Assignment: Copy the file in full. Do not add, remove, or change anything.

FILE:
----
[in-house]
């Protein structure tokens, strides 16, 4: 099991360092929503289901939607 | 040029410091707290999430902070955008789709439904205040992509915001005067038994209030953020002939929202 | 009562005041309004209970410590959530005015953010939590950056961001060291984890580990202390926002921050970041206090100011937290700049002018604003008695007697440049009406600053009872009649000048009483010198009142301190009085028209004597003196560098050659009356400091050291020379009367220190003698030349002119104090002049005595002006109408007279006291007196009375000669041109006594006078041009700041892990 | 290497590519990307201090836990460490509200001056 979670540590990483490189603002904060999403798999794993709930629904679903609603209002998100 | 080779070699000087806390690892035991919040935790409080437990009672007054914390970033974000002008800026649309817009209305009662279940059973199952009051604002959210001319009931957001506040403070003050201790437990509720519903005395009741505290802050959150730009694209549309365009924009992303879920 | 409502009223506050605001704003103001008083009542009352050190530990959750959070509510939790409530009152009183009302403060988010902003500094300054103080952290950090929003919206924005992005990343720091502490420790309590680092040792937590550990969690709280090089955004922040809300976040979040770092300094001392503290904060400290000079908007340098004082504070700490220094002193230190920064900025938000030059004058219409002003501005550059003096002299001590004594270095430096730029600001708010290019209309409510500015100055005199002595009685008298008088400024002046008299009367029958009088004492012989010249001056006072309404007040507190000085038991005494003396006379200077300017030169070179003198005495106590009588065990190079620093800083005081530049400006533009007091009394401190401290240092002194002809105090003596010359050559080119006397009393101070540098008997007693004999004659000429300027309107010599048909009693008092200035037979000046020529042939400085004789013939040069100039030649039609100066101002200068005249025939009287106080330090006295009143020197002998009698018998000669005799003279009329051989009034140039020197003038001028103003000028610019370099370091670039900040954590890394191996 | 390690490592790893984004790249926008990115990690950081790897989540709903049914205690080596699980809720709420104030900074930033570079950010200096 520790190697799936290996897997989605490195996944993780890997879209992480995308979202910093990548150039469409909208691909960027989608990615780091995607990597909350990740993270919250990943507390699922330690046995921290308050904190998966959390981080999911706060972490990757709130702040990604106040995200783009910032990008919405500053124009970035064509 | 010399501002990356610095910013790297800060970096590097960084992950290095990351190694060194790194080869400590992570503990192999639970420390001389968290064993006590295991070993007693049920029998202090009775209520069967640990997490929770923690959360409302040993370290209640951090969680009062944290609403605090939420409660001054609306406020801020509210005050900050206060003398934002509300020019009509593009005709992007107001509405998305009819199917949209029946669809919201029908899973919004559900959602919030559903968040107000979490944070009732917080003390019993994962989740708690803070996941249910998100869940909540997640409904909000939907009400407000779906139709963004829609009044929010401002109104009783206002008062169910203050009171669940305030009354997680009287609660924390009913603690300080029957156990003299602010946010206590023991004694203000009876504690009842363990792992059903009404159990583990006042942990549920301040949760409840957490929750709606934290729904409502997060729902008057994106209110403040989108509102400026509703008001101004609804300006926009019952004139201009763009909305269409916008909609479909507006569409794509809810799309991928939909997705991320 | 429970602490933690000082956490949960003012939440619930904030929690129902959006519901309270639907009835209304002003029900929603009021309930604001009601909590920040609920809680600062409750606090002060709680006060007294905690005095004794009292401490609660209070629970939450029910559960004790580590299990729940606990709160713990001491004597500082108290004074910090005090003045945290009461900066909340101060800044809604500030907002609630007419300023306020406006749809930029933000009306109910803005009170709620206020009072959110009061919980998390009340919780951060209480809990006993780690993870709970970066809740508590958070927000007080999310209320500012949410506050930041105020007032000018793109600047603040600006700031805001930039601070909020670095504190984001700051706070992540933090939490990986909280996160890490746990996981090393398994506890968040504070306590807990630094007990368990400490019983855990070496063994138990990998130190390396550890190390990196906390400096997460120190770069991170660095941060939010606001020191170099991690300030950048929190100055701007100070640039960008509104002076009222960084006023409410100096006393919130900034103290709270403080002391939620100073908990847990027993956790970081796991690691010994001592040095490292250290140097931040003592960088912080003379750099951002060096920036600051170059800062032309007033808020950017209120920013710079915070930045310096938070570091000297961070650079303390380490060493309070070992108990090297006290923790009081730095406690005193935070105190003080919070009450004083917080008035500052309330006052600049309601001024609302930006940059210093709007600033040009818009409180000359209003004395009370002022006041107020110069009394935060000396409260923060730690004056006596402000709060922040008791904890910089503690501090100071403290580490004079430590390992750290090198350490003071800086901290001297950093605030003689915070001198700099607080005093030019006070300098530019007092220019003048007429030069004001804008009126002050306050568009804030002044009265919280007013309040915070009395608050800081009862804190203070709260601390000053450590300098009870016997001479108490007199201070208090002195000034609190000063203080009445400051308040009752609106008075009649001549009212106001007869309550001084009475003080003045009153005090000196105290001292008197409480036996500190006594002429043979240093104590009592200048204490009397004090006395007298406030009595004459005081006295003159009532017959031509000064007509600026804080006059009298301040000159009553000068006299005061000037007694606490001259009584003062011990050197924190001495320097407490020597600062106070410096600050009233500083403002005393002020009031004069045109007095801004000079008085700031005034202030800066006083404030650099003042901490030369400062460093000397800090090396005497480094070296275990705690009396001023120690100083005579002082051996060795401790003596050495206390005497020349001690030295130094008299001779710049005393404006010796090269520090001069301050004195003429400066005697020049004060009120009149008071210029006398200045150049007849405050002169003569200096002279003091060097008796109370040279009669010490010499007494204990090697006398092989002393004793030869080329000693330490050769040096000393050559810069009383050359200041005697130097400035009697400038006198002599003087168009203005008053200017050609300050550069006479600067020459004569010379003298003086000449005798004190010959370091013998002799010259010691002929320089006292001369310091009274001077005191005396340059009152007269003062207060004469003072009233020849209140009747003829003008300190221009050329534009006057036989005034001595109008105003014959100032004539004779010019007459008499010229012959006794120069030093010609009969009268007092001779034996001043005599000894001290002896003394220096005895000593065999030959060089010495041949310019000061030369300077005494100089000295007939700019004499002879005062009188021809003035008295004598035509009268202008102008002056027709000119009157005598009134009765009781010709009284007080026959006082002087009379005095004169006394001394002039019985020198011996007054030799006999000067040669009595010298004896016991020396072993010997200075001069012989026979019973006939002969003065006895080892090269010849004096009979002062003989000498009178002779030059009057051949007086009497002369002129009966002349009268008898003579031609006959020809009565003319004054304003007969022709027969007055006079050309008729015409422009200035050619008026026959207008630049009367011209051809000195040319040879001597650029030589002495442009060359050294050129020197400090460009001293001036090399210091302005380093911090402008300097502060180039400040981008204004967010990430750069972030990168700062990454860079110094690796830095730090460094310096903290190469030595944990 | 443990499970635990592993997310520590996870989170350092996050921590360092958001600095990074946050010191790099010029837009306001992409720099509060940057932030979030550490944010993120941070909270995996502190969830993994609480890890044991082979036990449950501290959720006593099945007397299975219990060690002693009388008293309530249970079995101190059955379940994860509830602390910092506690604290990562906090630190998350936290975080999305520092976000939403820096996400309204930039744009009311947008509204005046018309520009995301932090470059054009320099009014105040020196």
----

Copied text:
[in-house]
């Protein structure tokens, strides 16, 4: 099991360092929503289901939607 | 040029410091707290999430902070955008789709439904205040992509915001005067038994209030953020002939929202 | 009562005041309004209970410590959530005015953010939590950056961001060291984890580990202390926002921050970041206090100011937290700049002018604003008695007697440049009406600053009872009649000048009483010198009142301190009085028209004597003196560098050659009356400091050291020379009367220190003698030349002119104090002049005595002006109408007279006291007196009375000669041109006594006078041009700041892990 | 290497590519990307201090836990460490509200001056 979670540590990483490189603002904060999403798999794993709930629904679903609603209002998100 | 080779070699000087806390690892035991919040935790409080437990009672007054914390970033974000002008800026649309817009209305009662279940059973199952009051604002959210001319009931957001506040403070003050201790437990509720519903005395009741505290802050959150730009694209549309365009924009992303879920 | 409502009223506050605001704003103001008083009542009352050190530990959750959070509510939790409530009152009183009302403060988010902003500094300054103080952290950090929003919206924005992005990343720091502490420790309590680092040792937590550990969690709280090089955004922040809300976040979040770092300094001392503290904060400290000079908007340098004082504070700490220094002193230190920064900025938000030059004058219409002003501005550059003096002299001590004594270095430096730029600001708010290019209309409510500015100055005199002595009685008298008088400024002046008299009367029958009088004492012989010249001056006072309404007040507190000085038991005494003396006379200077300017030169070179003198005495106590009588065990190079620093800083005081530049400006533009007091009394401190401290240092002194002809105090003596010359050559080119006397009393101070540098008997007693004999004659000429300027309107010599048909009693008092200035037979000046020529042939400085004789013939040069100039030649039609100066101002200068005249025939009287106080330090006295009143020197002998009698018998000669005799003279009329051989009034140039020197003038001028103003000028610019370099370091670039900040954590890394191996 | 390690490592790893984004790249926008990115990690950081790897989540709903049914205690080596699980809720709420104030900074930033570079950010200096 520790190697799936290996897997989605490195996944993780890997879209992480995308979202910093990548150039469409909208691909960027989608990615780091995607990597909350990740993270919250990943507390699922330690046995921290308050904190998966959390981080999911706060972490990757709130702040990604106040995200783009910032990008919405500053124009970035064509 | 010399501002990356610095910013790297800060970096590097960084992950290095990351190694060194790194080869400590992570503990192999639970420390001389968290064993006590295991070993007693049920029998202090009775209520069967640990997490929770923690959360409302040993370290209640951090969680009062944290609403605090939420409660001054609306406020801020509210005050900050206060003398934002509300020019009509593009005709992007107001509405998305009819199917949209029946669809919201029908899973919004559900959602919030559903968040107000979490944070009732917080003390019993994962989740708690803070996941249910998100869940909540997640409904909000939907009400407000779906139709963004829609009044929010401002109104009783206002008062169910203050009171669940305030009354997680009287609660924390009913603690300080029957156990003299602010946010206590023991004694203000009876504690009842363990792992059903009404159990583990006042942990549920301040949760409840957490929750709606934290729904409502997060729902008057994106209110403040989108509102400026509703008001101004609804300006926009019952004139201009763009909305269409916008909609479909507006569409794509809810799309991928939909997705991320 | 429970602490933690000082956490949960003012939440619930904030929690129902959006519901309270639907009835209304002003029900929603009021309930604001009601909590920040609920809680600062409750606090002060709680006060007294905690005095004794009292401490609660209070629970939450029910559960004790580590299990729940606990709160713990001491004597500082108290004074910090005090003045945290009461900066909340101060800044809604500030907002609630007419300023306020406006749809930029933000009306109910803005009170709620206020009072959110009061919980998390009340919780951060209480809990006993780690993870709970970066809740508590958070927000007080999310209320500012949410506050930041105020007032000018793109600047603040600006700031805001930039601070909020670095504190984001700051706070992540933090939490990986909280996160890490746990996981090393398994506890968040504070306590807990630094007990368990400490019983855990070496063994138990990998130190390396550890190390990196906390400096997460120190770069991170660095941060939010606001020191170099991690300030950048929190100055701007100070640039960008509104002076009222960084006023409410100096006393919130900034103290709270403080002391939620100073908990847990027993956790970081796991690691010994001592040095490292250290140097931040003592960088912080003379750099951002060096920036600051170059800062032309007033808020950017209120920013710079915070930045310096938070570091000297961070650079303390380490060493309070070992108990090297006290923790009081730095406690005193935070105190003080919070009450004083917080008035500052309330006052600049309601001024609302930006940059210093709007600033040009818009409180000359209003004395009370002022006041107020110069009394935060000396409260923060730690004056006596402000709060922040008791904890910089503690501090100071403290580490004079430590390992750290090198350490003071800086901290001297950093605030003689915070001198700099607080005093030019006070300098530019007092220019003048007429030069004001804008009126002050306050568009804030002044009265919280007013309040915070009395608050800081009862804190203070709260601390000053450590300098009870016997001479108490007199201070208090002195000034609190000063203080009445400051308040009752609106008075009649001549009212106001007869309550001084009475003080003045009153005090000196105290001292008197409480036996500190006594002429043979240093104590009592200048204490009397004090006395007298406030009595004459005081006295003159009532017959031509000064007509600026804080006059009298301040000159009553000068006299005061000037007694606490001259009584003062011990050197924190001495320097407490020597600062106070410096600050009233500083403002005393002020009031004069045109007095801004000079008085700031005034202030800066006083404030650099003042901490030369400062460093000397800090090396005497480094070296275990705690009396001023120690100083005579002082051996060795401790003596050495206390005497020349001690030295130094008299001779710049005393404006010796090269520090001069301050004195003429400066005697020049004060009120009149008071210029006398200045150049007849405050002169003569200096002279003091060097008796109370040279009669010490010499007494204990090697006398092989002393004793030869080329000693330490050769040096000393050559810069009383050359200041005697130097400035009697400038006198002599003087168009203005008053200017050609300050550069006479600067020459004569010379003298003086000449005798004190010959370091013998002799010259010691002929320089006292001369310091009274001077005191005396340059009152007269003062207060004469003072009233020849209140009747003829003008300190221009050329534009006057036989005034001595109008105003014959100032004539004779010019007459008499010229012959006794120069030093010609009969009268007092001779034996001043005599000894001290002896003394220096005895000593065999030959060089010495041949310019000061030369300077005494100089000295007939700019004499002879005062009188021809003035008295004598035509009268202008102008002056027709000119009157005598009134009765009781010709009284007080026959006082002087009379005095004169006394001394002039019985020198011996007054030799006999000067040669009595010298004896016991020396072993010997200075001069012989026979019973006939002969003065006895080892090269010849004096009979002062003989000498009178002779030059009057051949007086009497002369002129009966002349009268008898003579031609006959020809009565003319004054304003007969022709027969007055006079050309008729015409422009200035050619008026026959207008630049009367011209051809000195040319040879001597650029030589002495442009060359050294050129020197400090460009001293001036090399210091302005380093911090402008300097502060180039400040981008204004967010990430750069972030990168700062990454860079110094690796830095730090460094310096903290190469030595944990 | 443990499970635990592993997310520590996870989170350092996050921590360092958001600095990074946050010191790099010029837009306001992409720099509060940057932030979030550490944010993120941070909270995996502190969830993994609480890890044991082979036990449950501290959720006593099945007397299975219990060690002693009388008293309530249970079995101190059955379940994860509830602390910092506690604290990562906090630190998350936290975080999305520092976000939403820096996400309204930039744009009311947008509204005046018309520009995301932090470059054009320099009014105040020196």